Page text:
The 2018 nominees are:
  • South Korean President Moon Jae-in for promoting improved Inter-Korean relations and a renewed dialogue between Washington and Pyongyang on denuclearization and peace that has led to a number of significant steps to decrease tensions, including a North Korean moratorium on long-range missile and nuclear testing, a halt to U.S.-South Korean military exercises, and steps to avoid military incidents along the demilitarized zone that divides North Korea and South Korea.
  • European Union High Representative for Foreign Affairs and Security Policy, Federica Mogherini, for her persistent efforts on behalf of the EU to ensure the full implementation of the Joint Comprehensive Plan of Action (JCPOA), which has verifiably blocked Iran’s pathways to nuclear weapons, and to preserve legitimate trade with Iran after the Trump administration violated the agreement and reimposed sanctions.
  • California State Assembly member Cecilia Aguiar-Curry for introducing the first statewide resolution on restricting presidential “first use” nuclear launch authority (AJR 30) to be approved by a State Assembly and Senate. Similar resolutions on the subject have been introduced in other state legislatures around the country this year, including in Georgia, Iowa, Illinois, Massachusetts, Maryland, and Vermont.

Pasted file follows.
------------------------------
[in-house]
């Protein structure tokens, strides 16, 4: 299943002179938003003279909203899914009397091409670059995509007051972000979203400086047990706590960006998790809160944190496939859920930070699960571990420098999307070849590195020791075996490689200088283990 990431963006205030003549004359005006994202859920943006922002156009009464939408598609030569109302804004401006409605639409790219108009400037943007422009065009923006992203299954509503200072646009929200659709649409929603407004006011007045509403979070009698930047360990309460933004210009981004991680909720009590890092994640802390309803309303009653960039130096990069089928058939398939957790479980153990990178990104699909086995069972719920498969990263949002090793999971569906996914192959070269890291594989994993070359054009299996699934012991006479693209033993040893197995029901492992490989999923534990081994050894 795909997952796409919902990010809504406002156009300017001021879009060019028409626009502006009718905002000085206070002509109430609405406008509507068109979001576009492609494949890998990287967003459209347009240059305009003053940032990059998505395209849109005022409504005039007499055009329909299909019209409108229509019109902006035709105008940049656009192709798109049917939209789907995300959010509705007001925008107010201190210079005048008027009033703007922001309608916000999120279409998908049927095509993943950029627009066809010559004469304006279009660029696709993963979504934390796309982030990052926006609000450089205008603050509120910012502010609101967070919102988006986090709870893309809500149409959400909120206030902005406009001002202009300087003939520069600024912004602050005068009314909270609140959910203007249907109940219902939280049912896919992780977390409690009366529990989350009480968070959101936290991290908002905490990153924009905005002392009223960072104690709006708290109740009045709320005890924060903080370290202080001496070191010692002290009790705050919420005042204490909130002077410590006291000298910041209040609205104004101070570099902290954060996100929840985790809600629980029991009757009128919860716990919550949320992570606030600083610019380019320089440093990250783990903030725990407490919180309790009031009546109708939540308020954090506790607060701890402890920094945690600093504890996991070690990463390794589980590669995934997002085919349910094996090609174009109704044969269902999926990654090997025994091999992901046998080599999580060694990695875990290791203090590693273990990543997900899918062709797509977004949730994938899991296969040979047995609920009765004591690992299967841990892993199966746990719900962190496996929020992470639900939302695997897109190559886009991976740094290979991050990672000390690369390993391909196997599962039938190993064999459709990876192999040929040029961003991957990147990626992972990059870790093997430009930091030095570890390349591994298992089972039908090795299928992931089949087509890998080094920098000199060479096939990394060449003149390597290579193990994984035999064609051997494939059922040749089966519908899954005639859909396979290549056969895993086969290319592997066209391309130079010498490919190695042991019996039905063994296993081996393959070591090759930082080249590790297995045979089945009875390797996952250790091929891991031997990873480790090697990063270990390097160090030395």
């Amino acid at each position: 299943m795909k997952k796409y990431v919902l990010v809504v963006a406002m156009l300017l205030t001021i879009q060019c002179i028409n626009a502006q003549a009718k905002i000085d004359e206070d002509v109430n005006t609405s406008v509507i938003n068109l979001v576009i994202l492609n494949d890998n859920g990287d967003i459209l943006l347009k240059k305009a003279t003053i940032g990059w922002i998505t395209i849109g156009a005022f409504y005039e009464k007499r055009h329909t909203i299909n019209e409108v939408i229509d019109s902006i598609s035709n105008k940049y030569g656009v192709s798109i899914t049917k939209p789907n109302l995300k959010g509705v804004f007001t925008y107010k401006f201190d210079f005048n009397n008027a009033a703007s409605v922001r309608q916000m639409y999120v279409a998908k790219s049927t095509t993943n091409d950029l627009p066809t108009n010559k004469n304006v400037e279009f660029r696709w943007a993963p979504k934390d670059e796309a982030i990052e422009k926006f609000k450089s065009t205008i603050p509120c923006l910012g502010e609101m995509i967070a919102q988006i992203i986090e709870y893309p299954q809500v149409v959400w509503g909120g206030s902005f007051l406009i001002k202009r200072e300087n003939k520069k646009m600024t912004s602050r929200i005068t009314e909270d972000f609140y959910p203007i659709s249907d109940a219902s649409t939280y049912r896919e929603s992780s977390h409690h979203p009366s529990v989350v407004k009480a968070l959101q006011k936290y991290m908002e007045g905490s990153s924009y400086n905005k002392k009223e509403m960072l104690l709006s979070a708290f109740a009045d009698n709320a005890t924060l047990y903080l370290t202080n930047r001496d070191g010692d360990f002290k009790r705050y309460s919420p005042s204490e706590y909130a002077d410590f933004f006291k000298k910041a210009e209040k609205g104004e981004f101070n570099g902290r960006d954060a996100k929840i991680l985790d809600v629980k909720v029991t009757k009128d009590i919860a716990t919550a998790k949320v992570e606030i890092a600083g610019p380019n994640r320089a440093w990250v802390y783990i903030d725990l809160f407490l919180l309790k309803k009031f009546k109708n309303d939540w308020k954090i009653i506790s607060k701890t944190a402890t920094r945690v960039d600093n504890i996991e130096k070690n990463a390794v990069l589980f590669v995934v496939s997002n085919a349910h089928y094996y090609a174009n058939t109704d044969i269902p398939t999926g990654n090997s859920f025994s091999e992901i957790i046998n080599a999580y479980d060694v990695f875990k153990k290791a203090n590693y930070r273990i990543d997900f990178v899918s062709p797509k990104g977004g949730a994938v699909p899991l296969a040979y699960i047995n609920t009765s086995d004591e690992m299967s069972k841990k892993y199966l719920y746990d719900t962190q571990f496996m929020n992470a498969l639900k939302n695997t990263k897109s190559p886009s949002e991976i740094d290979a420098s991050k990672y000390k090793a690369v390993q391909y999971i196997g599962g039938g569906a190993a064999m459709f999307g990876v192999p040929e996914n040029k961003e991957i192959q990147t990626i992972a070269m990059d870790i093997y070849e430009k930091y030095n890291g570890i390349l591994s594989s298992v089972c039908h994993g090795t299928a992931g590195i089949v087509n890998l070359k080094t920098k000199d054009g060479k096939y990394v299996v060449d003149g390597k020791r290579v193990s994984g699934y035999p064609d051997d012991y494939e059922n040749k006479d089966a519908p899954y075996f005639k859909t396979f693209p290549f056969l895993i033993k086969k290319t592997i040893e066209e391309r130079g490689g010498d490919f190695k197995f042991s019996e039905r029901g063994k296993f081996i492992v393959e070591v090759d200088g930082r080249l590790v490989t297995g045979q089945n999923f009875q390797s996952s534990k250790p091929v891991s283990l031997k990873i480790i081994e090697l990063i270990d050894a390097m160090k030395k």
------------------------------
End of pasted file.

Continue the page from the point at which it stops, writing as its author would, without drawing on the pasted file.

• Representatives Adam Smith (D-Wash.), Barbara Lee (D-Calif.), John Garamendi (D-Calif.), and Earl Blumenauer (D-Ore.) and Senators Elizabeth Warren (D-Mass.) and Jeff Merkley (D-Ore.) for offering amendments during the fiscal year 2019 defense authorization and appropriations process to eliminate or condition funding to develop a low-yield warhead option for the U.S. submarine-launched ballistic missile as proposed in the Trump administration's Nuclear Posture Review. The lawmakers warned that the new warhead is unnecessary, could lead to unintended nuclear escalation, and could lower the threshold for nuclear use.
  • German Minister for Economic and Energy Affairs Peter Altmaier, Foreign Minister Heiko Maas, and Chancellor Angela Merkel for Germany’s initiative to cut off any new arms sales to Saudi Arabia and rescind approval for existing sales in response to Saudi Arabia’s role in the murder of the journalist Jamal Khashoggi. Since 2012, Germany has substantially reduced arms exports in response to human rights concerns the Saudi Arabia’s role in the war in Yemen.
  • A group of 4,000 anonymous Google employees for writing a letter to Google’s leadership opposing “Project Maven” a Google-Pentagon project using artificial intelligence (AI) which could be used to improve drone targeting. Due to the employees’ actions, Google ended its work on Project Maven when the contract expired and announced it would focus on “socially beneficial” AI and avoid work that causes “overall harm.”